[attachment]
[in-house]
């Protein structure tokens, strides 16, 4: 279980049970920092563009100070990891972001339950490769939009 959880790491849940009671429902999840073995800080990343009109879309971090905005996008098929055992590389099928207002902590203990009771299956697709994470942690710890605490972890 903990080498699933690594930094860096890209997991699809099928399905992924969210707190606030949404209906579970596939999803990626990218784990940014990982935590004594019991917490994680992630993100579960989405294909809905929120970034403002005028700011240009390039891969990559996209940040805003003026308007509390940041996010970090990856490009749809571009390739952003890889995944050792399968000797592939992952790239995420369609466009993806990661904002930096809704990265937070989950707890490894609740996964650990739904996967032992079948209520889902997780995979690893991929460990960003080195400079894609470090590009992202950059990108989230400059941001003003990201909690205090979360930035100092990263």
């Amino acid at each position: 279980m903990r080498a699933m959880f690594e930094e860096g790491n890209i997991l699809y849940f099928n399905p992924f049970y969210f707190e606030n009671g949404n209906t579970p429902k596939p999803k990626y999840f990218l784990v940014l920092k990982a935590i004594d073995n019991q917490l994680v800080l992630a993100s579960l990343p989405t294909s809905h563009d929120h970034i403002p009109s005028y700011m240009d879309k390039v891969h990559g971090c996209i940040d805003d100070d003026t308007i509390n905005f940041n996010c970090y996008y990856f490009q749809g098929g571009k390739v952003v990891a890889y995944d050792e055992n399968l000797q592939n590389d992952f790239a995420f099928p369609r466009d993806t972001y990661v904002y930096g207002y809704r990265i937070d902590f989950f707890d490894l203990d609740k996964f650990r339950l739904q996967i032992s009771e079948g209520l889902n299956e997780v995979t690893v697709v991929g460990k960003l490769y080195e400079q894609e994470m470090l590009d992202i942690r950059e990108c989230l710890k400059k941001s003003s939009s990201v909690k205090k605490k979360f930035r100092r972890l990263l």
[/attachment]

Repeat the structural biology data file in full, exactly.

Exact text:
[in-house]
């Protein structure tokens, strides 16, 4: 279980049970920092563009100070990891972001339950490769939009 959880790491849940009671429902999840073995800080990343009109879309971090905005996008098929055992590389099928207002902590203990009771299956697709994470942690710890605490972890 903990080498699933690594930094860096890209997991699809099928399905992924969210707190606030949404209906579970596939999803990626990218784990940014990982935590004594019991917490994680992630993100579960989405294909809905929120970034403002005028700011240009390039891969990559996209940040805003003026308007509390940041996010970090990856490009749809571009390739952003890889995944050792399968000797592939992952790239995420369609466009993806990661904002930096809704990265937070989950707890490894609740996964650990739904996967032992079948209520889902997780995979690893991929460990960003080195400079894609470090590009992202950059990108989230400059941001003003990201909690205090979360930035100092990263």
């Amino acid at each position: 279980m903990r080498a699933m959880f690594e930094e860096g790491n890209i997991l699809y849940f099928n399905p992924f049970y969210f707190e606030n009671g949404n209906t579970p429902k596939p999803k990626y999840f990218l784990v940014l920092k990982a935590i004594d073995n019991q917490l994680v800080l992630a993100s579960l990343p989405t294909s809905h563009d929120h970034i403002p009109s005028y700011m240009d879309k390039v891969h990559g971090c996209i940040d805003d100070d003026t308007i509390n905005f940041n996010c970090y996008y990856f490009q749809g098929g571009k390739v952003v990891a890889y995944d050792e055992n399968l000797q592939n590389d992952f790239a995420f099928p369609r466009d993806t972001y990661v904002y930096g207002y809704r990265i937070d902590f989950f707890d490894l203990d609740k996964f650990r339950l739904q996967i032992s009771e079948g209520l889902n299956e997780v995979t690893v697709v991929g460990k960003l490769y080195e400079q894609e994470m470090l590009d992202i942690r950059e990108c989230l710890k400059k941001s003003s939009s990201v909690k205090k605490k979360f930035r100092r972890l990263l």